Posts Tagged ‘1970s’
Who’s Phyllis? None of the credits help. Maybe somebody’s mother or girlfriend? I do love a good mystery. If any readers know about this Easter Egg I’d love to know.
High Five loves to talk about writers almost as much as we love to talk about superheroes. Today, I’m taking a break to discuss a talent that falls outside of our typical modus operandi while remaining under the larger umbrella of Comics. Americans can be notorious for our ignorance of world events at any given moment. Disinterested in world news, we are often disinterested in world culture as well. We like British writers because they speak English, and we like French comics because they make us feel cultured. But, if pressed to name a Spanish comic most of us would say “Ferdinand the Bull.”
The 1970s were a fantastic era for popular art, film, and music. Rap, electronica, heavy metal, and punk rock were born; lightweight color cameras were invented enabling an explosion of beautiful motion pictures; and Spain saw the rise of artist Miguel Calatayud as he illustrated Los Doce Trabajos de Hercules and Peter Petrake. With boldness and a simplicity that belies its craftsmanship, Calatayud evoked raw emotion from his vibrant landscapes.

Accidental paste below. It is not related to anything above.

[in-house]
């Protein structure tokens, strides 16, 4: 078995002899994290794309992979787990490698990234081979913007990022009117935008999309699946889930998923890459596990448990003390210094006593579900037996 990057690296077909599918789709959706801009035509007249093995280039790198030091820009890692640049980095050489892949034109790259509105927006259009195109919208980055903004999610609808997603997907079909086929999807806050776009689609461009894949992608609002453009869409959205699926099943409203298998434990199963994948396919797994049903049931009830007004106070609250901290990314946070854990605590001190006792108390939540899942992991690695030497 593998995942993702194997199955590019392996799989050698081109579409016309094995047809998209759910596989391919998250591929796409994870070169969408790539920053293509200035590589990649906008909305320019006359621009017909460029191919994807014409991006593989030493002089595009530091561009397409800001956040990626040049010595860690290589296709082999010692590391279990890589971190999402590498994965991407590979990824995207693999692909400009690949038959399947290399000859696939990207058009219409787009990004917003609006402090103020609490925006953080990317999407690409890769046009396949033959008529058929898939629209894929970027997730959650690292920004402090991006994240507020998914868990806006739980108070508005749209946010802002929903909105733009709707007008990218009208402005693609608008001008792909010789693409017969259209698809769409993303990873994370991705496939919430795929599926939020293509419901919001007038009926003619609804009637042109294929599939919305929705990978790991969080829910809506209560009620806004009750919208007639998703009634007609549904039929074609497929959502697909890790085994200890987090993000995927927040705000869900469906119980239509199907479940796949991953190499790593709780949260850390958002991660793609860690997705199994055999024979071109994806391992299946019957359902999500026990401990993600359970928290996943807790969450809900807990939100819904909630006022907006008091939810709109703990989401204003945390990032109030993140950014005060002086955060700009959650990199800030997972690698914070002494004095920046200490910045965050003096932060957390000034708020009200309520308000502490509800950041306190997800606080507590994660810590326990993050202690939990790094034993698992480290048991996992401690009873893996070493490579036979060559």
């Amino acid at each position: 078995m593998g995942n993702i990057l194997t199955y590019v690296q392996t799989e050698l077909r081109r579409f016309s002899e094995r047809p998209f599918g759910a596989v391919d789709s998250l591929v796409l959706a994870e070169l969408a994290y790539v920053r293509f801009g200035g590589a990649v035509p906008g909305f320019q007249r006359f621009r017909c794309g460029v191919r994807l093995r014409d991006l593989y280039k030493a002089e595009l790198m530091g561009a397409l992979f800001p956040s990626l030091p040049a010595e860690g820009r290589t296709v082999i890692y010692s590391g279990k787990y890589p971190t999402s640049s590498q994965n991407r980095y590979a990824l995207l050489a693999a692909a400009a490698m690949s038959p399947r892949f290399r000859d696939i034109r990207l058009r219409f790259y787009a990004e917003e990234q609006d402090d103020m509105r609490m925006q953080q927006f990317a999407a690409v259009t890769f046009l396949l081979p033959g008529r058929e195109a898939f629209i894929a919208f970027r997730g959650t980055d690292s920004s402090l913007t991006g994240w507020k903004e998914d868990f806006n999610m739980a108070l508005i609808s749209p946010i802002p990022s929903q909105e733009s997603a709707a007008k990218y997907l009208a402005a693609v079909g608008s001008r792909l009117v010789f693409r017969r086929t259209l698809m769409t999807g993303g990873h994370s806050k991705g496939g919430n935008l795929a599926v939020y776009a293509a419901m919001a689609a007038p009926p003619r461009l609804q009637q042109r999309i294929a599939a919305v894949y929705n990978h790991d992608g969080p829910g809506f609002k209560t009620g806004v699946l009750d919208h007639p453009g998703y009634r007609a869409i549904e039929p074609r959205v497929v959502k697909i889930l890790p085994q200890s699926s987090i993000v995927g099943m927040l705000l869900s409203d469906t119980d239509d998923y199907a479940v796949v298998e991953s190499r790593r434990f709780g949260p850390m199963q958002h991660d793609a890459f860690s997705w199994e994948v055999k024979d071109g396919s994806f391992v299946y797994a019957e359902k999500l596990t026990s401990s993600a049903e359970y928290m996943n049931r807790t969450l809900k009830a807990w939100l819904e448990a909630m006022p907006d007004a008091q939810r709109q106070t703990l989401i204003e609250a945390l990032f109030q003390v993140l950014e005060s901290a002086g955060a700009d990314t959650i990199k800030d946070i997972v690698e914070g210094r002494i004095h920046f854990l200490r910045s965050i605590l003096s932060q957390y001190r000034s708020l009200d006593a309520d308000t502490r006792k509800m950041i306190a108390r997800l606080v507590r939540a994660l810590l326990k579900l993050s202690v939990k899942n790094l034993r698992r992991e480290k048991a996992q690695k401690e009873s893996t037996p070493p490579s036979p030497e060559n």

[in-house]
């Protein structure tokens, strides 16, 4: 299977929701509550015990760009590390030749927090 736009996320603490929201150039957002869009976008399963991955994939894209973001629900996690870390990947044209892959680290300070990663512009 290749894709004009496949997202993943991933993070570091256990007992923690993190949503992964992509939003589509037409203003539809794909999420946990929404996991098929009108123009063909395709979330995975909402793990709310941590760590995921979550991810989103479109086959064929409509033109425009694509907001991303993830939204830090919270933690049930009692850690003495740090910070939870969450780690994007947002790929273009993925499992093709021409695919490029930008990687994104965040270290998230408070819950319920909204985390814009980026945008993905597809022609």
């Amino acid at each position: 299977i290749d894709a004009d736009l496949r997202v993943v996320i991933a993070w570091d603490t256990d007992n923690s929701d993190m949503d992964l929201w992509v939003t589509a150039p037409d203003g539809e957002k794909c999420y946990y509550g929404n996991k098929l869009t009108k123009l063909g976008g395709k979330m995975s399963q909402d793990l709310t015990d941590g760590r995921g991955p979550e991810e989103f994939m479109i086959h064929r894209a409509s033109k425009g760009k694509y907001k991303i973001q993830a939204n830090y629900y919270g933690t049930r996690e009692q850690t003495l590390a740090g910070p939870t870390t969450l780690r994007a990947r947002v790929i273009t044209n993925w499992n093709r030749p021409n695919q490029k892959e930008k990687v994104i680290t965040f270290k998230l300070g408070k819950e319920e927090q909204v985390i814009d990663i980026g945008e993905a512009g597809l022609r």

What I find most fascinating about Catalayud is the blatant influence of Pablo Picasso. This should hardly surprise us as both men were Spanish. Yet, for as famous as Mr. Picasso is, we rarely consider the influence of his art upon thes in a world of High Art, detached from the simple musings of pop and comics. In thick lines and bold colors Miguel Calatayud shows us this is not always true. contemporary popular culture of his time. Picasso’s art live
Sadly, all or most of Catalayud’s work is out of print. If you want to own his work it may be possible to find something used on eBay, or if you’re really lucky it might turn up in a used book store. If you get that lucky I’ll envy you forever. The rest of us must be content with what is available in the fabulous world of the internet. You can find more information at grainedit.com and bibliotecathule.blogspot.com.